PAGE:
E. Taylor Atkins

 

On his book Primitive Selves: Koreana in the Japanese Colonial Gaze, 1910-1945

Cover Interview of November 24, 2010

In a nutshell

Primitive Selves offers a different take on the history of Japanese colonial rule in Korea.  Whereas most studies focus on specific policies—such as economic exploitation, compulsory education, assimilation directives, military mobilization, mechanisms of social control, and suppression of nationalist resistance—designed to erase indicators of an independent Korean national identity, this book examines this imperial relationship from the perspective of culture.

I argue that, alongside the brutality of Japanese colonialism in Korea, there was a parallel—if contradictory—impulse to document, preserve, and exhibit selected aspects of Korean folkloric culture and performance art.

I contend that the attraction many Japanese felt toward Koreana was an expression of an anti-modern ambivalence, a nostalgic longing for a primordial, elemental lifestyle abandoned in the rush to modernize.

Because colonial ideology and ethnological science posited the ancient ethnic kinship of the two peoples, for Japanese, gazing on Koreans was like looking in a mirror through a time warp.

The Japanese gaze on Koreana, moreover, transformed Koreans’ sense of the importance of their own cultural traits and expressive forms, rendering them into emblems of nationality worthy of official recognition by the post-liberation Korean states.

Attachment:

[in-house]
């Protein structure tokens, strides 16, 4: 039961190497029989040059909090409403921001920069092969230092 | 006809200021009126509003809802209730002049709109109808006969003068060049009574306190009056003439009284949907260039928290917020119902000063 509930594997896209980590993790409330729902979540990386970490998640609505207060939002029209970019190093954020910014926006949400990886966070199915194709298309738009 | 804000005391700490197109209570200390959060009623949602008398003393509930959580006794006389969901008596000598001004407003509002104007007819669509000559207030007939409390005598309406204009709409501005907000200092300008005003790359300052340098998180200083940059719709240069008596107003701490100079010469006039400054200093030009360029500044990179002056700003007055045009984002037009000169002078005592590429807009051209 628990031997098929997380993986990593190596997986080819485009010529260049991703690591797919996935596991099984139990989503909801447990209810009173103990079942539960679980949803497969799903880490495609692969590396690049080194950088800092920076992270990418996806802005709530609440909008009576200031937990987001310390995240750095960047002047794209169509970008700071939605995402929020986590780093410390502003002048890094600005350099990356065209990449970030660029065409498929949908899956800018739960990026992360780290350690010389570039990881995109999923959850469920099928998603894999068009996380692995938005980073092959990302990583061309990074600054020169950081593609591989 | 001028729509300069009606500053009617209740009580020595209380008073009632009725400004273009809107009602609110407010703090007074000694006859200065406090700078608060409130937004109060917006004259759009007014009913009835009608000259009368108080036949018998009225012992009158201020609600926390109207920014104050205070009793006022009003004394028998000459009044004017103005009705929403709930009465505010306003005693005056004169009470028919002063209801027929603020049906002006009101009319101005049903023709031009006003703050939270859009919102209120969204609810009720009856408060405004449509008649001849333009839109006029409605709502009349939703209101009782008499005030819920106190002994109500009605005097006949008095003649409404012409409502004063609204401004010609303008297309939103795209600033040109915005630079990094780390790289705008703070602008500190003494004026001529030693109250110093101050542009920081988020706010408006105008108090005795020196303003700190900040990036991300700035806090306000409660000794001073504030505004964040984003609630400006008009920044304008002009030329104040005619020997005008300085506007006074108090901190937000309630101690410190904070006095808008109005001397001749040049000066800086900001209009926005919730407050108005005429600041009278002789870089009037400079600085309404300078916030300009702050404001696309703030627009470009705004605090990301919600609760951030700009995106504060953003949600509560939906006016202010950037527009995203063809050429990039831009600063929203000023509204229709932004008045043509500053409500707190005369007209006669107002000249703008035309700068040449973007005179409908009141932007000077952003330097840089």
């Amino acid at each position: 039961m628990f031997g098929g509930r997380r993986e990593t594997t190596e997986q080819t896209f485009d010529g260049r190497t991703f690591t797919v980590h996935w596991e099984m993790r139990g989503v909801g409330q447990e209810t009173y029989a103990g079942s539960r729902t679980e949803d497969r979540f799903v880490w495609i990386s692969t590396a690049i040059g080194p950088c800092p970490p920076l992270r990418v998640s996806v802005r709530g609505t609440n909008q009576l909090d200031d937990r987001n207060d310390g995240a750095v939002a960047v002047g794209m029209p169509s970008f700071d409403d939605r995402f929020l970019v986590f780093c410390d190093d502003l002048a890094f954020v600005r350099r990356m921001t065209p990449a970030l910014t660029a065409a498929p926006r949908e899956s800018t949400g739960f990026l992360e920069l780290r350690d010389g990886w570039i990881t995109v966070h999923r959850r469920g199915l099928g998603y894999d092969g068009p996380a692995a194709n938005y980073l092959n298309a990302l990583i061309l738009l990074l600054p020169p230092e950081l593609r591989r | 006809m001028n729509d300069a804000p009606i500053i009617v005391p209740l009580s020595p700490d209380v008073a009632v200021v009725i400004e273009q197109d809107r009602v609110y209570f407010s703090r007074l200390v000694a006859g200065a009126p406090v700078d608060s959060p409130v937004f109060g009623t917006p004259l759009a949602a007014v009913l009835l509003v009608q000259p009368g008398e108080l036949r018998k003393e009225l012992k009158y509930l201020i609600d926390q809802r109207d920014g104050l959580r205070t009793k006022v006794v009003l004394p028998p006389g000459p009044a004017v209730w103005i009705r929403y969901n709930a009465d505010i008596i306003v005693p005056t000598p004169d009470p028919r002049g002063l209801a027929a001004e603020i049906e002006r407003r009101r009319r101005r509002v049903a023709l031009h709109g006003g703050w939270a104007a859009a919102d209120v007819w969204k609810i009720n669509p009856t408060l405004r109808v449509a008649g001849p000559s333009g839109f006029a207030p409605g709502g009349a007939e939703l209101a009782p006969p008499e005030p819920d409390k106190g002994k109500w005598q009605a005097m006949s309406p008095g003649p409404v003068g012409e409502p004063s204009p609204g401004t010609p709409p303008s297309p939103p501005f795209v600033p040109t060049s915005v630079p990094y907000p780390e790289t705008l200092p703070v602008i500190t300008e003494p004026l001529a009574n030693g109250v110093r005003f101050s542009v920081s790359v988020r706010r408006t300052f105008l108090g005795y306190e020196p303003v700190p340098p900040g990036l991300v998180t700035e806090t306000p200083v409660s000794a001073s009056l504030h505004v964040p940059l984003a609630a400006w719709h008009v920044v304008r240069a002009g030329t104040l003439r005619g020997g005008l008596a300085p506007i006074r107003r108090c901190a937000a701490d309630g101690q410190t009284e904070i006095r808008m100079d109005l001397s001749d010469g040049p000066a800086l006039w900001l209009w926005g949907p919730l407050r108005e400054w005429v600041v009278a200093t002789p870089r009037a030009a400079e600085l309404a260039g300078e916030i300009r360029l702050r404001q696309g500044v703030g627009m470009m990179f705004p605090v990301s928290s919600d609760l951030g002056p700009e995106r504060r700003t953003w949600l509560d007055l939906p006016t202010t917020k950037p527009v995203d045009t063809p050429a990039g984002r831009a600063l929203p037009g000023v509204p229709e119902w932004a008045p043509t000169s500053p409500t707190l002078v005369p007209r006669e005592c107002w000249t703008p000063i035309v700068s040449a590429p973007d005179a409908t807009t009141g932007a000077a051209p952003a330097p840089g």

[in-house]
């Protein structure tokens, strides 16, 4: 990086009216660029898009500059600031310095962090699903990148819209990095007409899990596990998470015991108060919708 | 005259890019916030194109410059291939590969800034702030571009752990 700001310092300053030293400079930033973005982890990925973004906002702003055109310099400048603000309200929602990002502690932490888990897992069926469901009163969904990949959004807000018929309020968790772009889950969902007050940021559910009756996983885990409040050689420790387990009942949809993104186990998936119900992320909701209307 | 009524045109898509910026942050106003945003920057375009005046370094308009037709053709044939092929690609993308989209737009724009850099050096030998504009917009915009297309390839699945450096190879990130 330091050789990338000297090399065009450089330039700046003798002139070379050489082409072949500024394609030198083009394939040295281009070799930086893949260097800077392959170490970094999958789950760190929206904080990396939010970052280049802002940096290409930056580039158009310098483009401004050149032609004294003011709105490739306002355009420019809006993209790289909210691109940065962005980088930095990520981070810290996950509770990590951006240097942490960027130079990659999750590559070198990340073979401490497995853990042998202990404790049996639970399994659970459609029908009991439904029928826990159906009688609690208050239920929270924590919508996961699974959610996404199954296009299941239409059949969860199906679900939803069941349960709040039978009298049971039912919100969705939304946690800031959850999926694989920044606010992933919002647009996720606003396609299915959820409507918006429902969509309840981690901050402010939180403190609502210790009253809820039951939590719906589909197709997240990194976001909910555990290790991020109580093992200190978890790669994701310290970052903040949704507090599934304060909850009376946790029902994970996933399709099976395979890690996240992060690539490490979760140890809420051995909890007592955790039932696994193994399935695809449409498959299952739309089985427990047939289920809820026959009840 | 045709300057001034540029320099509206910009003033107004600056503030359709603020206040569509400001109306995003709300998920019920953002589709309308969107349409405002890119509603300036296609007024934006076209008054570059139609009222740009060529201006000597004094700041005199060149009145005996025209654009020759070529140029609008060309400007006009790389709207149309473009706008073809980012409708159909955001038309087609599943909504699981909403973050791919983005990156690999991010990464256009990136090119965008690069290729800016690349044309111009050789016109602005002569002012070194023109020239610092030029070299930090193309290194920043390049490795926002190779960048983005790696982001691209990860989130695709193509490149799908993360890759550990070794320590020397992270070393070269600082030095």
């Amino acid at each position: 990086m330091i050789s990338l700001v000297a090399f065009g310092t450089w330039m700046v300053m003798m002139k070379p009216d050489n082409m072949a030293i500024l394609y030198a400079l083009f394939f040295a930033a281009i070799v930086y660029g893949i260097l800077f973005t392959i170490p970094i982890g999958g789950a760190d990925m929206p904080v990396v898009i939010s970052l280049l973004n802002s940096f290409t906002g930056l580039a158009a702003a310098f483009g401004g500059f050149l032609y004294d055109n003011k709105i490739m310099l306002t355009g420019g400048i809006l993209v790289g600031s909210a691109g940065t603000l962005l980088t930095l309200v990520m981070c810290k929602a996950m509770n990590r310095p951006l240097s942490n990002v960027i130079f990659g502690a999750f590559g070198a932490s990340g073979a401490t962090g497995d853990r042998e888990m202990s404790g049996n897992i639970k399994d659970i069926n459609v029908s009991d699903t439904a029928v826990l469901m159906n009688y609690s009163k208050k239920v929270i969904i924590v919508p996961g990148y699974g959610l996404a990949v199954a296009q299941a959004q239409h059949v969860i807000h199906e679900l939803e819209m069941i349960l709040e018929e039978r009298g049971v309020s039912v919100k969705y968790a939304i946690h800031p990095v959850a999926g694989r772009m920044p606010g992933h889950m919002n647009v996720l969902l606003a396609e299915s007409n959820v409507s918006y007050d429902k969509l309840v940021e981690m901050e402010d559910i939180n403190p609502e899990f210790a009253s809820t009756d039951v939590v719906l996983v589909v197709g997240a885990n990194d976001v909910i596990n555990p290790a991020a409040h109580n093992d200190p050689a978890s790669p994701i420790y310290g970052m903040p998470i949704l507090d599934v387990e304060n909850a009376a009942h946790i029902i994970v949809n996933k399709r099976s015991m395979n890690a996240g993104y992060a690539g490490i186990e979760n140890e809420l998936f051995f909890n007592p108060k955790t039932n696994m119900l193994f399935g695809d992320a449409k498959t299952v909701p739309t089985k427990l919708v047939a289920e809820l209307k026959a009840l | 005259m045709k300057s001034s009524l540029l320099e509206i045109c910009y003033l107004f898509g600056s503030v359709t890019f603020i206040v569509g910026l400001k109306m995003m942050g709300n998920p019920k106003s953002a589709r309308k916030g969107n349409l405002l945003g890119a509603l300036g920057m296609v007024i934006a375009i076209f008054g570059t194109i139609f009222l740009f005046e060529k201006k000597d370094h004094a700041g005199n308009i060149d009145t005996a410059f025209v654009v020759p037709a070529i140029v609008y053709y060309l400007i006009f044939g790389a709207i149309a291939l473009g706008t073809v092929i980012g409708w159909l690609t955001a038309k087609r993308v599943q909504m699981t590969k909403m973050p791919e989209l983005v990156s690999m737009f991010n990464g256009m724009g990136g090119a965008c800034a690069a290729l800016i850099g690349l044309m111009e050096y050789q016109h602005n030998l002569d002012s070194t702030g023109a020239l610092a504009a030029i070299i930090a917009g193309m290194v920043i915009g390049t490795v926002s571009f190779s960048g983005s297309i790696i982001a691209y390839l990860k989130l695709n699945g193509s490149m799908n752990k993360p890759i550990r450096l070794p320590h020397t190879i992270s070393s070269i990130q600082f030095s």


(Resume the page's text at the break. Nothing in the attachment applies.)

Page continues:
Individual chapters make these points by focusing on Japanese verbal and photographic ethnographies of Koreans, official curatorial endeavors to preserve and display Koreana, and the prevalence of Korean music, dance, and kisaeng iconography in imperial Japanese mass media culture (which prefigured the “K-Wave” of early 21st century).

While it is certainly not my intent to “correct” the narrative of Japanese cruelty in colonial Korea, I do present abundant evidence that prominent Japanese were entranced by Korean arts and culture.  This fascination indicates a degree of self-reflection—even self-loathing—among Japanese who were not so enchanted with their own modernity.